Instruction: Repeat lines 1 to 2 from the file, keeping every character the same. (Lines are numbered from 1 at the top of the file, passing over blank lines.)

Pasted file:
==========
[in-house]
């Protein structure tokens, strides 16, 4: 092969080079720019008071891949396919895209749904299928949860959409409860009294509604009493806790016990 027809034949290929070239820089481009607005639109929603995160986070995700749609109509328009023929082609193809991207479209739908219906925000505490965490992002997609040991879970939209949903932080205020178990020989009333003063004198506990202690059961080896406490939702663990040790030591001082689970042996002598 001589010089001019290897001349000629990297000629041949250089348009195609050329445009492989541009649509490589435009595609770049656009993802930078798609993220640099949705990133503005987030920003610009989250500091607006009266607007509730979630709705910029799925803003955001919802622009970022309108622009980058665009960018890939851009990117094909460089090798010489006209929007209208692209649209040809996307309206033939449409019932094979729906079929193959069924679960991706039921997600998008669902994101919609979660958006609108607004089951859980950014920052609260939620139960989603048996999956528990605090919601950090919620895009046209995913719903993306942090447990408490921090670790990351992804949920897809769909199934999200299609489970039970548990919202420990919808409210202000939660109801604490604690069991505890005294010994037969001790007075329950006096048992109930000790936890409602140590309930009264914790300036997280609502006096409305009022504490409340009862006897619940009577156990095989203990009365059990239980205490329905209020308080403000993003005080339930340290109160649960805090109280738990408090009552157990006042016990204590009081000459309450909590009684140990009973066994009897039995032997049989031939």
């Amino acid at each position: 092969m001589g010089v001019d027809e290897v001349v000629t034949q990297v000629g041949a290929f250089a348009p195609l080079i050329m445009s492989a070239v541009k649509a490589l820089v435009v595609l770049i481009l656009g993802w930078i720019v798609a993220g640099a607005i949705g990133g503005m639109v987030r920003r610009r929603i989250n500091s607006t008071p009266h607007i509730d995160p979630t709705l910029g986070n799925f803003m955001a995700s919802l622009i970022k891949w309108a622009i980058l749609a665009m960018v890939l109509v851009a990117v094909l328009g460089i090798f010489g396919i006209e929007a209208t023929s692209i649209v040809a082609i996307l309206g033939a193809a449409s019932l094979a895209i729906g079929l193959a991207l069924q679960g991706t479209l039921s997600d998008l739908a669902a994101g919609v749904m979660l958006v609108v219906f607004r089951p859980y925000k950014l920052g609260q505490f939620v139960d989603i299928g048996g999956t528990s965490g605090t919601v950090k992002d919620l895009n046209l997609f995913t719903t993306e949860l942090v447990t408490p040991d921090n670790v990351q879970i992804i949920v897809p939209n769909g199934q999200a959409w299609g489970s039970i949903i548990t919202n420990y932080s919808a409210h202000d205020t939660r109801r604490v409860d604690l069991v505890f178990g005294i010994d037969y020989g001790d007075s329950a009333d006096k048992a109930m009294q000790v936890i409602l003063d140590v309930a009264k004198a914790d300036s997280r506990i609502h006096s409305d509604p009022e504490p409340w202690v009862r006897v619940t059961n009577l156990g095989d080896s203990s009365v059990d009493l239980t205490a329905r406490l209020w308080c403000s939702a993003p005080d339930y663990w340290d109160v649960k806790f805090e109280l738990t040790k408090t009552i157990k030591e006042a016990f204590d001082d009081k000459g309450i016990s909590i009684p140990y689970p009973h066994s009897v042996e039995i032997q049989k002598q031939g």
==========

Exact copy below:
[in-house]
């Protein structure tokens, strides 16, 4: 092969080079720019008071891949396919895209749904299928949860959409409860009294509604009493806790016990 027809034949290929070239820089481009607005639109929603995160986070995700749609109509328009023929082609193809991207479209739908219906925000505490965490992002997609040991879970939209949903932080205020178990020989009333003063004198506990202690059961080896406490939702663990040790030591001082689970042996002598 001589010089001019290897001349000629990297000629041949250089348009195609050329445009492989541009649509490589435009595609770049656009993802930078798609993220640099949705990133503005987030920003610009989250500091607006009266607007509730979630709705910029799925803003955001919802622009970022309108622009980058665009960018890939851009990117094909460089090798010489006209929007209208692209649209040809996307309206033939449409019932094979729906079929193959069924679960991706039921997600998008669902994101919609979660958006609108607004089951859980950014920052609260939620139960989603048996999956528990605090919601950090919620895009046209995913719903993306942090447990408490921090670790990351992804949920897809769909199934999200299609489970039970548990919202420990919808409210202000939660109801604490604690069991505890005294010994037969001790007075329950006096048992109930000790936890409602140590309930009264914790300036997280609502006096409305009022504490409340009862006897619940009577156990095989203990009365059990239980205490329905209020308080403000993003005080339930340290109160649960805090109280738990408090009552157990006042016990204590009081000459309450909590009684140990009973066994009897039995032997049989031939």